Mahalasa Temple

All sport the pastel shades of yellow, ochre, green and teal blue in combination with white which are very relatable to the uniformly painted western colonies. The temples also have beautiful landscaping with very noticeable European elements.

Ramnathi Temple

Every Temple has a rectangular pond called the Tale. And every Temple has a Tulsi outside in its premises. This is one noticeable Tulsi at the centre of the Tale at Shantadurga temple.

All temples have an octagonal-shaped, multi-storeyed pure white Lamp Tower with very Victorian Elements and Gothic Arches and the placement bears resemblance to the White Cross outside Churches.

The White Lamp Tower at the Mahalasa Temple. Next to it stands the recently erected brass Deepa Sthamb which is one of the longest South India

Every Temple hosts and annual Jatra or utsav during which the presiding deity is adorned and is escorted in either a Chariot or a Palanquin around the temple premises.

Utsav Murthi at Mahalasa Temple during the Palanquin Utsav

The Sanctum Sanctorum is carved and gilded with silver which houses the stone carved idols which are typically black and are adorned with iconography details, face mask or head gear. There is even a provision for Parikrama around the idol. And this is very common and similar to any Hindu Temple Architecture. This is very symbolic of the psychology of the people of that period who just escaped from the Portuguese Inquisition phase. The Goans would have an exterior act of following the Portuguese dictate of their Jesuit beliefs. And inside the homes, the Goans would continue with their beliefs and rituals as usual worshipping their Idols in secrecy until “The Inquisition” began. The same mindset continued even after they fled to safer regions.

Sanctum Sanctorum at the Shantadurga Temple


The Kuldevasthans are “The Temples of Goa”. These are temples which housed the families of the Saraswaths and Gaud Saraswaths known as the “Kulavis” where they stayed and worshipped their family deities which are known as “Kula Devas” in Konkani. The Gods that are worshipped in these temples are various forms of Lord Vishnu, Goddess Lakshmi and Lord Shiva.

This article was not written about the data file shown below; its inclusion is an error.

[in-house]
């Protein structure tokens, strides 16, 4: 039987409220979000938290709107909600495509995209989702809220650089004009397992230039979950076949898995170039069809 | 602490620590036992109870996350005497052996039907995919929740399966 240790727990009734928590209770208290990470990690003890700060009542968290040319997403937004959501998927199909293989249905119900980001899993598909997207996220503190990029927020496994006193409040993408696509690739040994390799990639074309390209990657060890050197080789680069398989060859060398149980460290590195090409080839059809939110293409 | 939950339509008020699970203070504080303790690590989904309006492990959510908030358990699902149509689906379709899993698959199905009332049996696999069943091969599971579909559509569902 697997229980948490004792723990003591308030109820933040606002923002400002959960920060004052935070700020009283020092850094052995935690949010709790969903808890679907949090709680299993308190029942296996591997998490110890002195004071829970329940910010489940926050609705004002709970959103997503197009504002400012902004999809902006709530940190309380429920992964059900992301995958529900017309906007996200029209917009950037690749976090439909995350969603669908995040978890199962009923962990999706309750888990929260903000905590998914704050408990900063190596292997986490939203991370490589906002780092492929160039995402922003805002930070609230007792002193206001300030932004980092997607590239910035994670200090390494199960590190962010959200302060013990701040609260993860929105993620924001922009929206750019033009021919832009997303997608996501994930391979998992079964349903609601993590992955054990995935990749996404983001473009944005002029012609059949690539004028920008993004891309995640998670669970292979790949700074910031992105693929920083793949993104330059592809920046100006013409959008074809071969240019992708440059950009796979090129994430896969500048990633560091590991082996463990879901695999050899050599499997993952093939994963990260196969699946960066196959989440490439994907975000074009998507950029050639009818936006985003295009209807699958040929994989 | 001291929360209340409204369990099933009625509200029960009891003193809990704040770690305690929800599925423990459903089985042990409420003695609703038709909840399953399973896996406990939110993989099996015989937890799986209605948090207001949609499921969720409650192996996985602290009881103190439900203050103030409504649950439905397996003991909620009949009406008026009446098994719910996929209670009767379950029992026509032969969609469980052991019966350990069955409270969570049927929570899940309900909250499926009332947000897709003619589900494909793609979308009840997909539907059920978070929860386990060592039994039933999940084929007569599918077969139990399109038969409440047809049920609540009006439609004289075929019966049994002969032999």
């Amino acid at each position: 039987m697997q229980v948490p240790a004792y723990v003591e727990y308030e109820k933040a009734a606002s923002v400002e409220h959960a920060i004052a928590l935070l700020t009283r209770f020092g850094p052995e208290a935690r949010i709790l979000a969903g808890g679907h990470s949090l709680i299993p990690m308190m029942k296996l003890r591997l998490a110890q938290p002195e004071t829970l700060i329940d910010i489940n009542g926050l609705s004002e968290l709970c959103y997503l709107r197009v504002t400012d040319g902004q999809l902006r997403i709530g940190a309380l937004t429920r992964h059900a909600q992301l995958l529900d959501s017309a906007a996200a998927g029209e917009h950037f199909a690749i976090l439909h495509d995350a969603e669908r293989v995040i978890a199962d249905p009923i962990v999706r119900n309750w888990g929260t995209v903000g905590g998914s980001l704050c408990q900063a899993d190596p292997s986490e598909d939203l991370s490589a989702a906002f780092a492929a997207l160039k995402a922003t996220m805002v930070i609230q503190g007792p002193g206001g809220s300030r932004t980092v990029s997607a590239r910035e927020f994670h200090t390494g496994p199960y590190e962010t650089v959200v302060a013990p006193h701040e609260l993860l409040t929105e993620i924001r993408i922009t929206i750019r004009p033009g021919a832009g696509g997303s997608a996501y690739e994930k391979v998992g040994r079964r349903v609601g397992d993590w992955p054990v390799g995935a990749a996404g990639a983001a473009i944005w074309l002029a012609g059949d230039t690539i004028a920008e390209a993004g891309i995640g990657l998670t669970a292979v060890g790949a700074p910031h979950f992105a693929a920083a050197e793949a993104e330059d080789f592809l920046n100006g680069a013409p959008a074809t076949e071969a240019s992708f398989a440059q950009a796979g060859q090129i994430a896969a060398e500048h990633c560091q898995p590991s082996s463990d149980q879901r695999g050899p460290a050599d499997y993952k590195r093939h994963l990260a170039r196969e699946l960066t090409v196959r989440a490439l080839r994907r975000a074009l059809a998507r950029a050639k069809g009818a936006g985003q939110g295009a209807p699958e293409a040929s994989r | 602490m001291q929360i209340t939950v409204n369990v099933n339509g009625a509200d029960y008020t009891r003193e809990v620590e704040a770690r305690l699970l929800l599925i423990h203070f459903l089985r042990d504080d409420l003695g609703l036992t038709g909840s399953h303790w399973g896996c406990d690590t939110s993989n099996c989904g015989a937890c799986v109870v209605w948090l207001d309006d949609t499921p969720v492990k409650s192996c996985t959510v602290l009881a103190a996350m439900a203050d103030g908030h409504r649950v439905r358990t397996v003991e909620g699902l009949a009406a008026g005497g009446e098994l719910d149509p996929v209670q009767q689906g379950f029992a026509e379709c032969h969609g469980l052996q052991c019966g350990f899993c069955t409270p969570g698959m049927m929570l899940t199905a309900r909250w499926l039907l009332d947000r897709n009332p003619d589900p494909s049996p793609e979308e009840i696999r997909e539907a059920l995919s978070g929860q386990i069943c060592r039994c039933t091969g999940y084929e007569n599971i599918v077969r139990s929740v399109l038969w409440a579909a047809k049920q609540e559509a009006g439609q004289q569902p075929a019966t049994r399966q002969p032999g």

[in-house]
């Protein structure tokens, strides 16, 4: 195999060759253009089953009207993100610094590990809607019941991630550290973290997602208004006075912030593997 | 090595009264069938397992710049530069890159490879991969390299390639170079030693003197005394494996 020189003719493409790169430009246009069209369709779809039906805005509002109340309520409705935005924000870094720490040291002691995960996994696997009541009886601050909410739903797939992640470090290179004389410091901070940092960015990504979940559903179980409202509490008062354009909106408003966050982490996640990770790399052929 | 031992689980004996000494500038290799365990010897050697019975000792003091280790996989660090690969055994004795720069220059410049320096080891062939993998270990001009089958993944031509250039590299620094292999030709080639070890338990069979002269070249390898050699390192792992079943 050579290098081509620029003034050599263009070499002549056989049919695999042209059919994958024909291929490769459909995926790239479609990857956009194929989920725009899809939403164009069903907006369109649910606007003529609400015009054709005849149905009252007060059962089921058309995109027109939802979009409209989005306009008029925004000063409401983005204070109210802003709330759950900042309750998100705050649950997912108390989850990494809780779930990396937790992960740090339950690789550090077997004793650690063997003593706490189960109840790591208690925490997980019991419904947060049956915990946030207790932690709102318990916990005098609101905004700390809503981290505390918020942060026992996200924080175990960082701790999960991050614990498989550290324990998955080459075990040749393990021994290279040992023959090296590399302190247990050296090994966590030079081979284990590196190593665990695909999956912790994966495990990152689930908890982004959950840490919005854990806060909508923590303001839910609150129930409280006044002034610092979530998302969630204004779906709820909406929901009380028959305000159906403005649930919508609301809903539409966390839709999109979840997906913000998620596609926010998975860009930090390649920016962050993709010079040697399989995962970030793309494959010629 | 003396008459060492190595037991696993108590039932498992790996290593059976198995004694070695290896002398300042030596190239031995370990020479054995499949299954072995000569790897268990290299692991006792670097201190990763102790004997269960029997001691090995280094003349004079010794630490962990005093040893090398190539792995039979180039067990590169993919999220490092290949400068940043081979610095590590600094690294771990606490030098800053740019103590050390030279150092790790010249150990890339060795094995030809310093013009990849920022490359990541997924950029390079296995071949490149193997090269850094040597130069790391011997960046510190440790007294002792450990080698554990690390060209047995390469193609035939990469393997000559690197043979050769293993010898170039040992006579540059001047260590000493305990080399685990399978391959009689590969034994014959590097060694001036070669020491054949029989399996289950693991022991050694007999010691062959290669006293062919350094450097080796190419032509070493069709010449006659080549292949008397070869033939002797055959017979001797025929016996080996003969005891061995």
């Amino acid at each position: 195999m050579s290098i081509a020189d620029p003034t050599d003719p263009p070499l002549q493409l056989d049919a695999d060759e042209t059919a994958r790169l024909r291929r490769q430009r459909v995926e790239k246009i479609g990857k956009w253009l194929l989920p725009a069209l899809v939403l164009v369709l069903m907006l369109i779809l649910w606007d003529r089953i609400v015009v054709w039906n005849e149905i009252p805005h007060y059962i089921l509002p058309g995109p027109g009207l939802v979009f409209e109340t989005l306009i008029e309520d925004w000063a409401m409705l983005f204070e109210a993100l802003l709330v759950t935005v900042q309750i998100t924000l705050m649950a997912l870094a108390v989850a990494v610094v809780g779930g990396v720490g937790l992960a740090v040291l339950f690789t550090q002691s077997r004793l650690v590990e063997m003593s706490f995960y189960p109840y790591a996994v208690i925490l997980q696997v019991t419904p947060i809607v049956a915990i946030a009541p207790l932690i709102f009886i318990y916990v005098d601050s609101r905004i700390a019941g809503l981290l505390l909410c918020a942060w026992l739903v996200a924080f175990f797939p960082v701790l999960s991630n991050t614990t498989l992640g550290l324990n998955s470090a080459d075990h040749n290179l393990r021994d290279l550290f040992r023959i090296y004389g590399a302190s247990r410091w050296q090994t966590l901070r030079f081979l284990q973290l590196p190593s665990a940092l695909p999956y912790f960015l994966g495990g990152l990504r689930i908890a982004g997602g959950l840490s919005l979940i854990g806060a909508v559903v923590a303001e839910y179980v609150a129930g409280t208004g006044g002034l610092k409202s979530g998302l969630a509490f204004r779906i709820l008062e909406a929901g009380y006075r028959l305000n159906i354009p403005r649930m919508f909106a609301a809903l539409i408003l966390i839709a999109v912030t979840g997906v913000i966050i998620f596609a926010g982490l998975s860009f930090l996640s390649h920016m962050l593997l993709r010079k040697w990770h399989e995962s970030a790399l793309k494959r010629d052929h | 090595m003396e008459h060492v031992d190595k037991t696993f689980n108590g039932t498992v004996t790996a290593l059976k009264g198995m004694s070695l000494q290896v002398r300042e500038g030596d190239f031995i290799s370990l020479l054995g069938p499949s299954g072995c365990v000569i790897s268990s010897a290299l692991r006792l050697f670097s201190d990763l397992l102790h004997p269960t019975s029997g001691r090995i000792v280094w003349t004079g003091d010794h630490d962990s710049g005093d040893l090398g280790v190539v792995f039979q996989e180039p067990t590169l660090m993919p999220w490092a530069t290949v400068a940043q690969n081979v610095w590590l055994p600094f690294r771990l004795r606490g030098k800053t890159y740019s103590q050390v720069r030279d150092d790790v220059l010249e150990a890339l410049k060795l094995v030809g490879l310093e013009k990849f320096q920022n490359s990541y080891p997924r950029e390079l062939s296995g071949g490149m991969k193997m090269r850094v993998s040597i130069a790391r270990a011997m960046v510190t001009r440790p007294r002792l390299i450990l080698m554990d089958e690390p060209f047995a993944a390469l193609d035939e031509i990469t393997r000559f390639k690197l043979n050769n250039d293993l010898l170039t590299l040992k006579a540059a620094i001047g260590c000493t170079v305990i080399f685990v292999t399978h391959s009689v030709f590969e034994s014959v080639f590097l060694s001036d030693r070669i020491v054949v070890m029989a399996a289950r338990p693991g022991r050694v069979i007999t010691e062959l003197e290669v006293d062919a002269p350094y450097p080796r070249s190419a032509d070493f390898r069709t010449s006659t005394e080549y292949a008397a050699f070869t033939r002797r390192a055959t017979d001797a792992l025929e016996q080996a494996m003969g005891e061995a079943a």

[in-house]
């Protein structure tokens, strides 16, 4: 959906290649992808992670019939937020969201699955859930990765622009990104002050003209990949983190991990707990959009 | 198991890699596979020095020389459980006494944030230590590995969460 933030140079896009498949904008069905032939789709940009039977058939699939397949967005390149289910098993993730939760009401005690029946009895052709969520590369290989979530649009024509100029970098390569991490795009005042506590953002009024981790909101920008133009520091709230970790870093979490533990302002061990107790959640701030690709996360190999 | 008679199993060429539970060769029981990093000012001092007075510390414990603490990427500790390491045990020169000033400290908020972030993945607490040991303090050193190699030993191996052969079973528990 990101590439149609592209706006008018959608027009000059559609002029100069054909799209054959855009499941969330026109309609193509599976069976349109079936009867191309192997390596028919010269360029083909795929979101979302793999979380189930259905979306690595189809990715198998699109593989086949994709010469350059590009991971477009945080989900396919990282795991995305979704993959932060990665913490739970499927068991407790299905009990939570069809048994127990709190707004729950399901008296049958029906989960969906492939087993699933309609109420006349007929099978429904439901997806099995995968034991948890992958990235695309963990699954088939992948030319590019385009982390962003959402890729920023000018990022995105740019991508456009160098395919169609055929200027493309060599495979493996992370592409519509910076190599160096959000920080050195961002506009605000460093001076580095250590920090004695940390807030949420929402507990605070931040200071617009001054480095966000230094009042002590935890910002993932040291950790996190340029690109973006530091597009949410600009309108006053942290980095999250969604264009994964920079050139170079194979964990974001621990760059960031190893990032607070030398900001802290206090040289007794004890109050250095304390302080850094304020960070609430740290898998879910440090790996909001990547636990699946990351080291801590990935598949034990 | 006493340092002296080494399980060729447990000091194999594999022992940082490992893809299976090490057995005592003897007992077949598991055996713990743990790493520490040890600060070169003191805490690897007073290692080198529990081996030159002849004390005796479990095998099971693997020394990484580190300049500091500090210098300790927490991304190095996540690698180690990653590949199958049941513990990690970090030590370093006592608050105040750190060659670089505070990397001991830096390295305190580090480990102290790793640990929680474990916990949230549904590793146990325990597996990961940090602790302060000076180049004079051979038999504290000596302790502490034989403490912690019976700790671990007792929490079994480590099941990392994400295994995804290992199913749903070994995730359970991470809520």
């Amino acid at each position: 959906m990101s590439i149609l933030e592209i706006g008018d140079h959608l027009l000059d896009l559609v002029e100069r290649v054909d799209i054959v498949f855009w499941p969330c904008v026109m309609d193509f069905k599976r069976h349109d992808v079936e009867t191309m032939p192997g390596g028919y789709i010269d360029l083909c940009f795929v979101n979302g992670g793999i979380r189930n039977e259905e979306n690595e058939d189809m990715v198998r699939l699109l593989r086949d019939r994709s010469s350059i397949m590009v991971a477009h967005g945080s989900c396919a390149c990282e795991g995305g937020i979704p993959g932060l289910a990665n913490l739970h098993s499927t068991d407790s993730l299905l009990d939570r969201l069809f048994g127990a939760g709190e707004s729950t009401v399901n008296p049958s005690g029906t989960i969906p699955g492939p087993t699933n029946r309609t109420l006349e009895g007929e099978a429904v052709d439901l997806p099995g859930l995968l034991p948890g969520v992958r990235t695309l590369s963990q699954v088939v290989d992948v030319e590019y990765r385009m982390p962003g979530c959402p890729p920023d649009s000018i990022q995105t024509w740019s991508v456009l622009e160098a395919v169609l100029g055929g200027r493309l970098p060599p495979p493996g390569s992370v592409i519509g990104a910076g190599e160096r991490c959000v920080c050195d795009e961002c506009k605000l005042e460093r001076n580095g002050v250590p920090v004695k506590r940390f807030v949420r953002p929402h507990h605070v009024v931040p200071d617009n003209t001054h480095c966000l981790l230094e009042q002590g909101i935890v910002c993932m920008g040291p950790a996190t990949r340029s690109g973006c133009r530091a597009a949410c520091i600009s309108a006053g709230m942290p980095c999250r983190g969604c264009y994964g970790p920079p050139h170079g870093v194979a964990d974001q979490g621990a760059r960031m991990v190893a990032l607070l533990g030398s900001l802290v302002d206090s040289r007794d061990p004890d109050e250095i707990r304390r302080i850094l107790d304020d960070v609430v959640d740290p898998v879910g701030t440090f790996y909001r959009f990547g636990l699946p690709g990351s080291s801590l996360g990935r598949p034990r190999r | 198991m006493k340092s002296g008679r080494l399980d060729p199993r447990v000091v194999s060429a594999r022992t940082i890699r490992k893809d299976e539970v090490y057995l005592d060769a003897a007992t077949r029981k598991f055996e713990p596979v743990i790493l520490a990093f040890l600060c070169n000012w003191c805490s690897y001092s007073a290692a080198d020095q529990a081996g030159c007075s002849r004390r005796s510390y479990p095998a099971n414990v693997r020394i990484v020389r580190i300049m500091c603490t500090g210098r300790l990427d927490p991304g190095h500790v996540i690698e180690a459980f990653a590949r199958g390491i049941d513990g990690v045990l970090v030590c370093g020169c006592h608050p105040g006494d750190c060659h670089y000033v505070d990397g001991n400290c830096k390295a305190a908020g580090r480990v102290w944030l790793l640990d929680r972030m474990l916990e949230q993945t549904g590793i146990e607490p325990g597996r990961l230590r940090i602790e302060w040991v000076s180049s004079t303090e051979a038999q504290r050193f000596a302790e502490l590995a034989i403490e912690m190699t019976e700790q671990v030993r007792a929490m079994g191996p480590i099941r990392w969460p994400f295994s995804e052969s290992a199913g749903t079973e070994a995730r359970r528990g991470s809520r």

Now, about my recent visit to Goa which was more of a pilgrimage. Surprisingly, I found more interest and calm in this side of Goa in comparison to the beaches, the markets and the shopping. With my family, I visited a couple of the Kuldevasthans, though not all.. but that leaves me with a reason to return!!

Shri Damodar Samsthan:

The Shri Damodar Temple situated on the banks of Kushawati River in Zambolin (Jambavallli) houses the most celebrated idol of Lord Shiva incarnated as Lord Damodar. The idol is also famously known as the God of Goa.

The Temple has a very Portuguese inspired main entrance, painted in subtle pastel shades. One can notice the huge arched windows too!!

Shri Ramnath Devasthan:

One of the oldest temples in Ponda is this temple of Lord Shiva as Ramnath, accompanied with His consorts Devi Shantheri and Devi Kamakshi.

A tripartite division of this temple is very much visible. With a hall, an area in front of the sanctum and side entrances are very similar to the architecture of churches.

Shri Shantadurga Mandir:

The Shantadurga Temple houses a beautiful idol of Goddess Durga flanked by Lord Vishnu and Lord Shiva on either side. It is believed that she took form to make peace between the two Gods.